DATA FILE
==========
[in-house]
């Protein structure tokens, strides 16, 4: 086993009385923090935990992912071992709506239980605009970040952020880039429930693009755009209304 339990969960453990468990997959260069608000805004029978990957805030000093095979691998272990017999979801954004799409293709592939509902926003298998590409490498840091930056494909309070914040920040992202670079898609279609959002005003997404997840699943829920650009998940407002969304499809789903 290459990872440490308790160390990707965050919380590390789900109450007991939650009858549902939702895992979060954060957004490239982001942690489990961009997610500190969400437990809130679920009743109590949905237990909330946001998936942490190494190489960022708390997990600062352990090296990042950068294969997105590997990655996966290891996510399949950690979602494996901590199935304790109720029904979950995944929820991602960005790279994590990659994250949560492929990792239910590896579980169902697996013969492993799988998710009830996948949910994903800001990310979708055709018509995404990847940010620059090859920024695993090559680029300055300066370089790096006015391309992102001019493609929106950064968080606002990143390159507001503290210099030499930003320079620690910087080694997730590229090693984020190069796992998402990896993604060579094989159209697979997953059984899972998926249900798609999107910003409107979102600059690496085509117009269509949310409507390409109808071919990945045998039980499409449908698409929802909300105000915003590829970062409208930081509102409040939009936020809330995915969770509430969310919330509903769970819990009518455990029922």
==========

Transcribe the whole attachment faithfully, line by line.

[in-house]
């Protein structure tokens, strides 16, 4: 086993009385923090935990992912071992709506239980605009970040952020880039429930693009755009209304 339990969960453990468990997959260069608000805004029978990957805030000093095979691998272990017999979801954004799409293709592939509902926003298998590409490498840091930056494909309070914040920040992202670079898609279609959002005003997404997840699943829920650009998940407002969304499809789903 290459990872440490308790160390990707965050919380590390789900109450007991939650009858549902939702895992979060954060957004490239982001942690489990961009997610500190969400437990809130679920009743109590949905237990909330946001998936942490190494190489960022708390997990600062352990090296990042950068294969997105590997990655996966290891996510399949950690979602494996901590199935304790109720029904979950995944929820991602960005790279994590990659994250949560492929990792239910590896579980169902697996013969492993799988998710009830996948949910994903800001990310979708055709018509995404990847940010620059090859920024695993090559680029300055300066370089790096006015391309992102001019493609929106950064968080606002990143390159507001503290210099030499930003320079620690910087080694997730590229090693984020190069796992998402990896993604060579094989159209697979997953059984899972998926249900798609999107910003409107979102600059690496085509117009269509949310409507390409109808071919990945045998039980499409449908698409929802909300105000915003590829970062409208930081509102409040939009936020809330995915969770509430969310919330509903769970819990009518455990029922």